Lake Cochituate, Massachusetts, USA

Lake Locations:

USA - New England - Massachusetts - Greater Boston -

Also known as:  Cochituate Reservoir

Lake Cochituate in the Greater Boston region of Massachusetts is a popular recreational lake just a short distance from the city. The lake, less than 20 miles from Boston Harbor, is made up of three connected ponds that for nearly 100 years provided water to the city. Now retired to recreational lake status, the old reservoir has settled into a life of leisure, providing recreational activities to a large number of residents and visitors. In addition to fishing and boating, the 600+-acre lake provides numerous walking and hiking trails, a large day-use state park, water sports, and swimming and sun bathing to those who visit its shores. Located in a heavily populated area, Lake Cochituate is an ideal day or weekend destination among city dwellers. The Massachusetts Turnpike even crosses the lake between its North and Middle Ponds.

A favored lake for boating, the public launch sites at Cochituate State Park receive a steady stream of powerboat and sailboat launches on warm summer days. The Middle Pond, as it is called, is popular for sailing, windsurfing and swimming. Water skiing is limited to the South Pond only, which can be reached by means of a tunnel that will accept smaller boats. Jet skis are not permitted on any of the lakes. Canoes and kayaks are seen most days skirting the shorelines, much of which is still wooded and natural. Access to the North Pond is achieved by going underneath the turnpike channel. This passage is far larger than the one to South Pond, often called ‘the keyhole’ due to the tight fit it offers larger power boats. South Pond access actually uses an original tunnel under the old Saxonville Branch Railroad. The passage was once much higher, but the dam that controls water levels has been rebuilt twice to increase storage capacities, leaving barely enough room for many boats.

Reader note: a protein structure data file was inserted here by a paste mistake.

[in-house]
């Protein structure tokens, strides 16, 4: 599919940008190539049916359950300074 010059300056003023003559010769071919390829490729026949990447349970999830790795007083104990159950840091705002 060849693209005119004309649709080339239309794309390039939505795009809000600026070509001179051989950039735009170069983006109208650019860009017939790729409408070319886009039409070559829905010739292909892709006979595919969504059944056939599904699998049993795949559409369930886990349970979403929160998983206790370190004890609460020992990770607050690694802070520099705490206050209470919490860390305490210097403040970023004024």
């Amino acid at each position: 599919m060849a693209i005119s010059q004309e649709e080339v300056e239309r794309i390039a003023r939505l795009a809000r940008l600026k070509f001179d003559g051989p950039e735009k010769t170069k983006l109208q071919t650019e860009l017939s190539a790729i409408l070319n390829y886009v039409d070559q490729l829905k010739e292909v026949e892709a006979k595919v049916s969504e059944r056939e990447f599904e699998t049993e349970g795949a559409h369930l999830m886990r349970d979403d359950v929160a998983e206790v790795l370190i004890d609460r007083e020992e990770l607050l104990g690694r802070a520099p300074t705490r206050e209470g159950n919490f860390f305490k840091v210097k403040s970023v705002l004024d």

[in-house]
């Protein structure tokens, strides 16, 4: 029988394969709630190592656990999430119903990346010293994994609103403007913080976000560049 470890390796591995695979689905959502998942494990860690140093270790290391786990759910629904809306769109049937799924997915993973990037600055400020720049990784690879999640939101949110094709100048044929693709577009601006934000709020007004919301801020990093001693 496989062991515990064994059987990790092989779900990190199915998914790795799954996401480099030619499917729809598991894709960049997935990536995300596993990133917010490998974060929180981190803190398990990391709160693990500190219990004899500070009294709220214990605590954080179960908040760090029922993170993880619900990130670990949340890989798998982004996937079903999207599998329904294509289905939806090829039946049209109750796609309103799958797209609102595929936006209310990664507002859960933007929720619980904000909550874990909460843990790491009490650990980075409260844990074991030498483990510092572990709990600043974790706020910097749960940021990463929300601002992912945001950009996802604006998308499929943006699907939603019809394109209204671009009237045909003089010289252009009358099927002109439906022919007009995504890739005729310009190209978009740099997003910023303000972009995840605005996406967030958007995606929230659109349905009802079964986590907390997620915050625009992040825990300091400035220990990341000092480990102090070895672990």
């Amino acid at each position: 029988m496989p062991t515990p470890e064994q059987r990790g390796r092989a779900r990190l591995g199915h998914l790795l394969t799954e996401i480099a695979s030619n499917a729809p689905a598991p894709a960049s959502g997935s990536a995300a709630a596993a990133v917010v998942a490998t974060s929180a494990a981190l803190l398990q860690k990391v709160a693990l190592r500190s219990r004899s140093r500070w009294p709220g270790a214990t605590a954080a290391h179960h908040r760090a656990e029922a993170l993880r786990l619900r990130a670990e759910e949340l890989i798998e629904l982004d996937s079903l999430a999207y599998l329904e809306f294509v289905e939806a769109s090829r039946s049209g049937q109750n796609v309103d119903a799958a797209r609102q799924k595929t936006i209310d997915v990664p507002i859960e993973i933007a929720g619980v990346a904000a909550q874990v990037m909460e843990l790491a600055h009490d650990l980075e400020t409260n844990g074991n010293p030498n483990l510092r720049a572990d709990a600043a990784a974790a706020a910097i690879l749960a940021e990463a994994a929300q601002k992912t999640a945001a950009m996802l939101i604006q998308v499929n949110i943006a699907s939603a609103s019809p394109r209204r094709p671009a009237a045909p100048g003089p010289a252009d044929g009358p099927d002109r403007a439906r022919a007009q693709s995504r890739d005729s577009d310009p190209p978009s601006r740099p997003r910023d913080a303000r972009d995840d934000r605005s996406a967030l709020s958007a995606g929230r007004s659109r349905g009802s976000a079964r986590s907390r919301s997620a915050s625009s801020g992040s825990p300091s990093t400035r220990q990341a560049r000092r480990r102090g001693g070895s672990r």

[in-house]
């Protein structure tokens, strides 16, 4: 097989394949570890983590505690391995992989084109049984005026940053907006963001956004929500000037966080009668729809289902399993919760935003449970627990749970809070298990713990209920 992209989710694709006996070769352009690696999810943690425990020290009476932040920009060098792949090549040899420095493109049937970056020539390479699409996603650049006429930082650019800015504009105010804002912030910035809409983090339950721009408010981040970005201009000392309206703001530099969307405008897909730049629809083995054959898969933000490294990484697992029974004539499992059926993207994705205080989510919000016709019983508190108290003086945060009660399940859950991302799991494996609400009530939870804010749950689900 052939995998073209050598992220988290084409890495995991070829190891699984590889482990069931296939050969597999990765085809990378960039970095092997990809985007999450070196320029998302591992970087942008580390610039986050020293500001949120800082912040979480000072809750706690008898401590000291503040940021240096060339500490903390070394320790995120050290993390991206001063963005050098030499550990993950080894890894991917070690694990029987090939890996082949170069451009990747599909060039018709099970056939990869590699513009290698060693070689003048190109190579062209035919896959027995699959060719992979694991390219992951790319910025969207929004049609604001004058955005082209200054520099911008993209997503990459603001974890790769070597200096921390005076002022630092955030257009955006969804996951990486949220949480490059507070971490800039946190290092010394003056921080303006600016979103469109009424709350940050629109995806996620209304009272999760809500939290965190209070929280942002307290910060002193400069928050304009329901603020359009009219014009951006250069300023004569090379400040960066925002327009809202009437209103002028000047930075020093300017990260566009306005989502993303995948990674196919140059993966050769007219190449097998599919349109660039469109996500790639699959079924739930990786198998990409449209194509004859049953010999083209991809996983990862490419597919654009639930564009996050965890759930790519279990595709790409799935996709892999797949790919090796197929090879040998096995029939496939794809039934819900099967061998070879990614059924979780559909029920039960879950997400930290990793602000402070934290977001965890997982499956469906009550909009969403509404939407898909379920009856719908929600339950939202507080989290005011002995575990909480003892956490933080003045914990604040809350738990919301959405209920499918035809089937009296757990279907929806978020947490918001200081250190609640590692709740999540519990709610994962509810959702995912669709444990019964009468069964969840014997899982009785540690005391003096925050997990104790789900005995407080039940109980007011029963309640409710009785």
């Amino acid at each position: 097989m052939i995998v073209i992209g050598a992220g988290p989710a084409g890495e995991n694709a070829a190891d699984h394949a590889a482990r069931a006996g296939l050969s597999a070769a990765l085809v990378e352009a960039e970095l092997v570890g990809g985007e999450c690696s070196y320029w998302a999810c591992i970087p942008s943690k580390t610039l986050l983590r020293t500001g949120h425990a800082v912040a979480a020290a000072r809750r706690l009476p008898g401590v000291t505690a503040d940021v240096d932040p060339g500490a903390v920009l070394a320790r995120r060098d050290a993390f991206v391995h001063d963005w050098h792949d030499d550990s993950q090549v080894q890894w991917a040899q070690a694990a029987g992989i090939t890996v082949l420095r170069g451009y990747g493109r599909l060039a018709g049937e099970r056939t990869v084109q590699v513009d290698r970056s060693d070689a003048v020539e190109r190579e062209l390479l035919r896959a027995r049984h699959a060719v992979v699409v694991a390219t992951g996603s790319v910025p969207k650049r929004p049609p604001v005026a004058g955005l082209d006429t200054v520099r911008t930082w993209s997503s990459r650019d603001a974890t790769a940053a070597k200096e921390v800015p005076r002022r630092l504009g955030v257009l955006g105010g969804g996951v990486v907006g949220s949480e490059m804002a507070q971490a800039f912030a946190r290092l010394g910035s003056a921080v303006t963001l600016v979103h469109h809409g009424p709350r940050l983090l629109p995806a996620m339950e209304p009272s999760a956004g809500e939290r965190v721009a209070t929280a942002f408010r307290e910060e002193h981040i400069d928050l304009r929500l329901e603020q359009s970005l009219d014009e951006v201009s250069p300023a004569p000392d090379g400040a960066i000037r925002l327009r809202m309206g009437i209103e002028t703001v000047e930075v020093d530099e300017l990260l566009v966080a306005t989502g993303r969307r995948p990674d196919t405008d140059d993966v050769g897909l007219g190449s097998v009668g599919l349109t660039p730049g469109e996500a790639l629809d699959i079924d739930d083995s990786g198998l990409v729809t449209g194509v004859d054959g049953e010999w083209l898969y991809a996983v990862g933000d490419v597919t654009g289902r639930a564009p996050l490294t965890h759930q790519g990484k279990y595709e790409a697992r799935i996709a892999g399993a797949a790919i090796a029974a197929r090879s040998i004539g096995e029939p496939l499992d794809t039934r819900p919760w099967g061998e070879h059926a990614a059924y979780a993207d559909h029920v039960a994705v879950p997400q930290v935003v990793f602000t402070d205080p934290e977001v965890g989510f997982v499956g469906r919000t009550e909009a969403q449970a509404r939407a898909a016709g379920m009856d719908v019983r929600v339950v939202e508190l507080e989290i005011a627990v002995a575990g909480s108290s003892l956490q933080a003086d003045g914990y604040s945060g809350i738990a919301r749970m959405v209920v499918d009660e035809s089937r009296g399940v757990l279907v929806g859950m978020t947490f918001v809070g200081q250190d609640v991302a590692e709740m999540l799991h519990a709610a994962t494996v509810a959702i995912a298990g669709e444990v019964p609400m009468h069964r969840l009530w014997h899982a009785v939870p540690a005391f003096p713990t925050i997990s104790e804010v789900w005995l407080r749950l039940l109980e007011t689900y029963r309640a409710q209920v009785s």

Fishing is considered excellent at Lake Cochituate. The lake contains white perch, largemouth bass, yellow perch, chain pickerel, black crappie, pumpkinseed, bluegill, yellow bullhead, white sucker, golden shiner, American eel and several other species of panfish and baitfish, along with stocked rainbow trout, broodstock salmon, northern pike and tiger muskies. The lake is considered one of the best in the state for trophy-size pike and muskie, with ice fishing extending the season for those anglers seeking these large game fish. Each basin of the lake is considered to have its own specialty fish, and wise local fishermen know where to go to catch their favored prey. There is a fish consumption warning in effect, particularly for bass and eels, due to PCB contamination. Some dredging is now going on to remove these contaminants from the bottom sediments. Indeed, because of pollutants introduced into the lake from a US Army facility on South Pond and several former factories in an old industrial park near the shore, several groups are actively working to ensure cleanup and prevent further damage to the lake’s environment. The corporate headquarters of Boston Scientific is still situated on Middle Pond.

Although some of the lakeshore is privately owned, the majority is public land. Several parks grace the shores, the largest being Cochituate State Park. Besides picnic areas, playgrounds, boat launch and sand beach, a concession offers hourly and daily rentals of canoes, kayaks, paddleboats, and rowboats, plus a ‘Kids Canoe & Kayak Summer Camp’. On the shore of South Pond, the Town of Natick leases a section of the state park, called Pegan Cove Park, which is managed by the Natick Conservation Commission and the Natick Recreation and Parks Commission. Although swimming and boating are not permitted from Pegan Cove Park, the area is popular for hiking, walking leashed pets, biking, fishing, and picnicking; cross-country skiing, snowshoeing, and ice-skating are favorite winter sports. The hiking trails connect with those in Cochituate State Park and also those in the Cochituate Brook Reservation located between the Middle and South Ponds. The planned Cochituate Rail Trail (CRT) is a proposed multi-use trail which will extend from the Village of Saxonville in Framingham to Natick. An active group of conservation organizations works together to assure that the lake and its environs continue to improve.